Dr. Thomas Fitzkee knows that not everyone loves math like he does. As a math professor, and chair of the Math Department, he wants to help change that.
Fitzkee wants to show students how the math formulas that they learn in the classroom can be used outside the school environment.
“I liked math, and I wanted others to like it as much as I did,” Fitzkee said. “The best way I thought for that to occur was to teach it.”
Originally from Mary-land, Fitzkee said that his wife was from Virginia, and he was pretty sure that they would end up in the south. When Francis Marion University offered him a job as a math professor, he took the job, fulfilling his own prophecy.
Fitzkee started at FMU in the fall of 1998 and is currently in his fifth year as chair. Even though he has more responsibility being head of the department, Fitzkee stressed that he still loves teaching math more than the business side of his position.
Before starting at FMU, Fitzkee worked in an office job doing work for NASA.
“I worked as a subcontractor for NASA,” Fitzkee said. “I didn’t model any space flight or anything like that. It was mainly fixing computers and helping with presentations.”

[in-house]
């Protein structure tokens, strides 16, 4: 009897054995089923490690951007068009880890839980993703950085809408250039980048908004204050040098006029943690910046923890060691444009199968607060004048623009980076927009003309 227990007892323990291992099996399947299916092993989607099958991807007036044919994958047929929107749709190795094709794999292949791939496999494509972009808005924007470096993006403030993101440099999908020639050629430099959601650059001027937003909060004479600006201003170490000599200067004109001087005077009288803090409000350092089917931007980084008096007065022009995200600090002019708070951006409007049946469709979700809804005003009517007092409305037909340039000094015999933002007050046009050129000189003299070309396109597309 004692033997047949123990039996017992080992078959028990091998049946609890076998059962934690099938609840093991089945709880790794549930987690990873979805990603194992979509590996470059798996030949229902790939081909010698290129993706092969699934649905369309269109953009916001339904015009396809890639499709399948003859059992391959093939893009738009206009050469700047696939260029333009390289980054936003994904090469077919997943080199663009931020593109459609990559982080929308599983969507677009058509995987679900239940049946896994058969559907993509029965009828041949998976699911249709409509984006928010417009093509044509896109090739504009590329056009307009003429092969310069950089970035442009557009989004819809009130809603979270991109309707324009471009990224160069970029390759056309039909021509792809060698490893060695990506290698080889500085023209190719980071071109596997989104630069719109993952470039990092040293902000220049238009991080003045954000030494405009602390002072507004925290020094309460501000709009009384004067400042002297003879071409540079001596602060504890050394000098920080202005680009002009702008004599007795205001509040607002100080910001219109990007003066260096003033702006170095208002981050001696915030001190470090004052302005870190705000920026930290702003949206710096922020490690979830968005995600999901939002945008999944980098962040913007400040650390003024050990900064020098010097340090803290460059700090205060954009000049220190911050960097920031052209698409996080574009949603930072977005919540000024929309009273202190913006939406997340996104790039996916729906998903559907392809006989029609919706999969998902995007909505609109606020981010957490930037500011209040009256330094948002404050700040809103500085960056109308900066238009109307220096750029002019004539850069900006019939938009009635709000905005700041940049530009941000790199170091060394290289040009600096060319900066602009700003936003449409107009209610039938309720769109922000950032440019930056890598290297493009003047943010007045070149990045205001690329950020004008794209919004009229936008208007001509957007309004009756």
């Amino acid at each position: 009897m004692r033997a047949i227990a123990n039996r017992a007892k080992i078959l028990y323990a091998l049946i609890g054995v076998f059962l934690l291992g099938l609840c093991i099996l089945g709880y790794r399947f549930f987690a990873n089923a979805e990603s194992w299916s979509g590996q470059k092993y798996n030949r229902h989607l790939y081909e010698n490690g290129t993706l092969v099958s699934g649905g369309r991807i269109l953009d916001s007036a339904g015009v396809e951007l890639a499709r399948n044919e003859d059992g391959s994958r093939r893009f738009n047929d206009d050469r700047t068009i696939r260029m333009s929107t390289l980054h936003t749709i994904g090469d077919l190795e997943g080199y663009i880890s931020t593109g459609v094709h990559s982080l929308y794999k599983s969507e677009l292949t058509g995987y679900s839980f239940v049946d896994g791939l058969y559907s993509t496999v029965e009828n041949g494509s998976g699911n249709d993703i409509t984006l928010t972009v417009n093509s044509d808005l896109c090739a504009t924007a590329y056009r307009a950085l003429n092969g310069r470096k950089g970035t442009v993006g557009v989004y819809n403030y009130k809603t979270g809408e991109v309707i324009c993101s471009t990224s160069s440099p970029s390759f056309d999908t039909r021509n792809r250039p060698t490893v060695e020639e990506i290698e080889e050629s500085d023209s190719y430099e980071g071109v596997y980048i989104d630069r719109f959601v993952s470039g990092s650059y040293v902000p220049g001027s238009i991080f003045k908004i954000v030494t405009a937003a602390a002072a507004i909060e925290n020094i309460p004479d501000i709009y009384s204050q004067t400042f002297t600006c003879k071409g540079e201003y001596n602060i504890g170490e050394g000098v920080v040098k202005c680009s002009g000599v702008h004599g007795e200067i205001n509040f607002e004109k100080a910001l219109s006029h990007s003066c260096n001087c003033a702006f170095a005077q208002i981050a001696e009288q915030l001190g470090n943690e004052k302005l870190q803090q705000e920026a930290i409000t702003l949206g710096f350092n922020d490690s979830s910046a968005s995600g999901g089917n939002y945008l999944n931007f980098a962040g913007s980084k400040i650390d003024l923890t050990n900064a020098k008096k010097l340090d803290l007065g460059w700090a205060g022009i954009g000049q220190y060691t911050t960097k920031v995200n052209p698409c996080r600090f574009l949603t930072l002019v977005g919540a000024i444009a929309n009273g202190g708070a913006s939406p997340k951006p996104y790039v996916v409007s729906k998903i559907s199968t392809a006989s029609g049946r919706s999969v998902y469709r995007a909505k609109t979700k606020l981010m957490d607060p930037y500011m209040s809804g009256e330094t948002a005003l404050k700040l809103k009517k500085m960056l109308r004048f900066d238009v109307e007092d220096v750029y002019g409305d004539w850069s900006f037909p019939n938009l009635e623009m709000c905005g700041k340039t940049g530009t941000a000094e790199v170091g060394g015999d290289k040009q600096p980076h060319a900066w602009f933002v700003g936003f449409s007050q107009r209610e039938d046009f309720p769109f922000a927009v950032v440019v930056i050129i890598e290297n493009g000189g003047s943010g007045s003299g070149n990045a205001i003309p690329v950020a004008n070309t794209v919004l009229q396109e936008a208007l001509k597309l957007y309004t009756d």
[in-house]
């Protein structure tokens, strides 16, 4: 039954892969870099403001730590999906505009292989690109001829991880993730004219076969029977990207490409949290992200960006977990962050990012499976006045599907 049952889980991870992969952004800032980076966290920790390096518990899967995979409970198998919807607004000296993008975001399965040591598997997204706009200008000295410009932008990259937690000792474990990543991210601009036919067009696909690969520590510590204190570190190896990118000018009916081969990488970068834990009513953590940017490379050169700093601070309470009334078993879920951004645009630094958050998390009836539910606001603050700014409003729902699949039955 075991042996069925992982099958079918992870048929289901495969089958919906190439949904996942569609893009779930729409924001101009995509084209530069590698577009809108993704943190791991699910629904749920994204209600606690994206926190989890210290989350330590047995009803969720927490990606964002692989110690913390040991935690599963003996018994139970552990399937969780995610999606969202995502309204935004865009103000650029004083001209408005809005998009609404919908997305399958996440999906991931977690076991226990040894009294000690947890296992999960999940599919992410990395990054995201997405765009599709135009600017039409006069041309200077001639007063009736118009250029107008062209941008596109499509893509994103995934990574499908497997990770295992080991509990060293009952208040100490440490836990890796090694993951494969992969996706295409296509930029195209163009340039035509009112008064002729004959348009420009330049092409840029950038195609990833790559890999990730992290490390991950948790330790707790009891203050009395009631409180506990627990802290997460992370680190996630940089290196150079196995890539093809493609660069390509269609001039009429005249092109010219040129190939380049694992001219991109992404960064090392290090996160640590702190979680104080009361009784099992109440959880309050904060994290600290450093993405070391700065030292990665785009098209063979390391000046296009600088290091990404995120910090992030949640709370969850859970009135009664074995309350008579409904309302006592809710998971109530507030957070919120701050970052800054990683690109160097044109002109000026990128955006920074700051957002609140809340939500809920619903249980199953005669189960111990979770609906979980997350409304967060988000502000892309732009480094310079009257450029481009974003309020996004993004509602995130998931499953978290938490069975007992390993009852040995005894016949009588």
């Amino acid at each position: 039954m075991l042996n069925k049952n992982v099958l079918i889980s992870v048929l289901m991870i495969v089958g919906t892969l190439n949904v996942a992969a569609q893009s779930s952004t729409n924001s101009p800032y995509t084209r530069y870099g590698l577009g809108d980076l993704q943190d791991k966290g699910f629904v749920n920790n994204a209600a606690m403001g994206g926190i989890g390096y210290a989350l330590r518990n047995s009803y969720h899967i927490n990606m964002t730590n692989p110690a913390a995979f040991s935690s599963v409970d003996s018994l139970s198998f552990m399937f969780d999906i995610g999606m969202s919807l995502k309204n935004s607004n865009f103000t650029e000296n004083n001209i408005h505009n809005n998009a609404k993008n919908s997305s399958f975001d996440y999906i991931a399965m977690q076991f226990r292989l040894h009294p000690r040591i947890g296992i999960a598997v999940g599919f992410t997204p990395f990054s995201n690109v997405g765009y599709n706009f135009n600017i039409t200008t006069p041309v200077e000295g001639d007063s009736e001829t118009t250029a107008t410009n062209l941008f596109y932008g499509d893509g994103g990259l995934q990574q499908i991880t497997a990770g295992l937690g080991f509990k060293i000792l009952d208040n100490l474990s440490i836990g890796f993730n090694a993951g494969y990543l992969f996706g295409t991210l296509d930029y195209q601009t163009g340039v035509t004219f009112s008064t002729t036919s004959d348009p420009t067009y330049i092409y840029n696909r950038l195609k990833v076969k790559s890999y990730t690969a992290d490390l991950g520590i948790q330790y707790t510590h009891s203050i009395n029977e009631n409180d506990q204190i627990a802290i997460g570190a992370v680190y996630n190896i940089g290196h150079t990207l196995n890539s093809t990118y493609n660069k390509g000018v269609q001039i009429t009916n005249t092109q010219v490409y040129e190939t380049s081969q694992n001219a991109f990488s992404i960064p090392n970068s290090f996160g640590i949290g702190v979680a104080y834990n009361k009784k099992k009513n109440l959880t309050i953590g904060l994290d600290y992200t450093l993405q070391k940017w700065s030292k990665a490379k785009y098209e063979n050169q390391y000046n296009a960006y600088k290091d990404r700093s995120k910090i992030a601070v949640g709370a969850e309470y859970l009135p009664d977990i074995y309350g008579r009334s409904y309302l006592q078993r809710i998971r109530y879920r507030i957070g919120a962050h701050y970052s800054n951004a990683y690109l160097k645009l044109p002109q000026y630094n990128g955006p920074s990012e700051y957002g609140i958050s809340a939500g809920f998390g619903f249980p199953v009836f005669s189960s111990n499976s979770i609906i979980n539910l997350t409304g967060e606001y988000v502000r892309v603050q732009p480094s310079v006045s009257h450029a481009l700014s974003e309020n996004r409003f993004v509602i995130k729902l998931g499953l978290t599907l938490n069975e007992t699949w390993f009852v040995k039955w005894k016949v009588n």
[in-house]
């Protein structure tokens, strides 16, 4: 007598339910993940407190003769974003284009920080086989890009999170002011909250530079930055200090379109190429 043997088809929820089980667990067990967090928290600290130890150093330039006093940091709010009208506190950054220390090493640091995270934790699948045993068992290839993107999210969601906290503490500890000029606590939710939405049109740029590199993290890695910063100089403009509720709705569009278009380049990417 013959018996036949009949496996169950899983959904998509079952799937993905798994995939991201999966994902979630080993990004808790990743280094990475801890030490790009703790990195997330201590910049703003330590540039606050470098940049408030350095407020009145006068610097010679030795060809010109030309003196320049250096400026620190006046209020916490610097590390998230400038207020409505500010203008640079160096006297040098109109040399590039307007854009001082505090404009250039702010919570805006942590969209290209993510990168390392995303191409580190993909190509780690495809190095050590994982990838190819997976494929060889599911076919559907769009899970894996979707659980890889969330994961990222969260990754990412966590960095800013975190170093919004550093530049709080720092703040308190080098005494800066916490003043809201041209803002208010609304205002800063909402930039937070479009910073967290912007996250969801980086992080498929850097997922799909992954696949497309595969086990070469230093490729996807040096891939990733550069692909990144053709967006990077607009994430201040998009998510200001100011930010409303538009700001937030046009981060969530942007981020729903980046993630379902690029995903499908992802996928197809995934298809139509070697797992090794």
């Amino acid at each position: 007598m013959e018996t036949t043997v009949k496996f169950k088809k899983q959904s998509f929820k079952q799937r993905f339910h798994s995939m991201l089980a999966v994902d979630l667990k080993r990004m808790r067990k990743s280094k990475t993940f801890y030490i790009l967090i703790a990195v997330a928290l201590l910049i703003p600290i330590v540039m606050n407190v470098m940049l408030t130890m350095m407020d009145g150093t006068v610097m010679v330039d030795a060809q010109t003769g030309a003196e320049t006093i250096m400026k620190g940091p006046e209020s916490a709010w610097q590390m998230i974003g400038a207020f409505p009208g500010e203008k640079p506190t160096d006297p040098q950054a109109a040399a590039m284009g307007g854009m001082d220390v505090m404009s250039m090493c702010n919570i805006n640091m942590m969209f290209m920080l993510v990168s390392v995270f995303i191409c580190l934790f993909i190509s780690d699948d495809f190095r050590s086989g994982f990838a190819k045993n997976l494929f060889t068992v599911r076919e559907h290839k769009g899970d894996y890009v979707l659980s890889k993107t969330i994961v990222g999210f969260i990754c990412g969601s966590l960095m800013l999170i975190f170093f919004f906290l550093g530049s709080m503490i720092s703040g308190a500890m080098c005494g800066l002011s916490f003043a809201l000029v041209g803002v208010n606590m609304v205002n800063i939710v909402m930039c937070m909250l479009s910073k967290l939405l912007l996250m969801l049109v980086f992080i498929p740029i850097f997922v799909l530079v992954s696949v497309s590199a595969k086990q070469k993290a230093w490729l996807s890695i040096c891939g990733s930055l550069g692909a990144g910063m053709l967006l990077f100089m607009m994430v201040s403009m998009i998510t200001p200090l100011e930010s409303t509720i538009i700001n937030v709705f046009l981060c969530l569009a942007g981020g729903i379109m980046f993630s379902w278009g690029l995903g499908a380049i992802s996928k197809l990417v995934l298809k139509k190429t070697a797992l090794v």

He said that it was this job that helped him to see that he did not want to work in an office job for the rest of his life. While he liked the experience, Fitzkee said that it confirmed to him that he wanted to teach.
“Although (with math) you are kind of teaching the same material, it may be in a different way with more technology, and the students are always changing,” Fitzkee said. “With an office job it would be the same old, same old every day. I didn’t want something totally new either, so this is a nice in between.”
Fitzkee said that he wanted to teach in college because the expectations are different.
“In college, the focus is more on teaching,” Fitzkee said. “It’s less on following standards.”
As head of the math department, Fitzkee said that he is responsible for faculty evaluations, class schedules and department budgeting.
He added that although some people may think it does, his job does not involve “what to do when a computer stops working or a door is squeaking.”
Though he has taught everything from Math 105 to Trigonometry, Fitzkee said that he prefers Calculus, because “it makes sense and flows well.”
“It’s work, it’s fun and it’s more than just solving for x,” Fitzkee said. “It’s about things like figuring out if there is a tendency for people to make right turns from this lane.”
He may have taken on more responsibility when he took the job as department head five years ago, but Fitzkee did not leave behind his love for teaching.
“With all the duties as chair, I really enjoy getting in the classroom,” Fitzkee said. “For those 50 minutes, I know what I am going to be doing. I’m going to be helping students learn math.”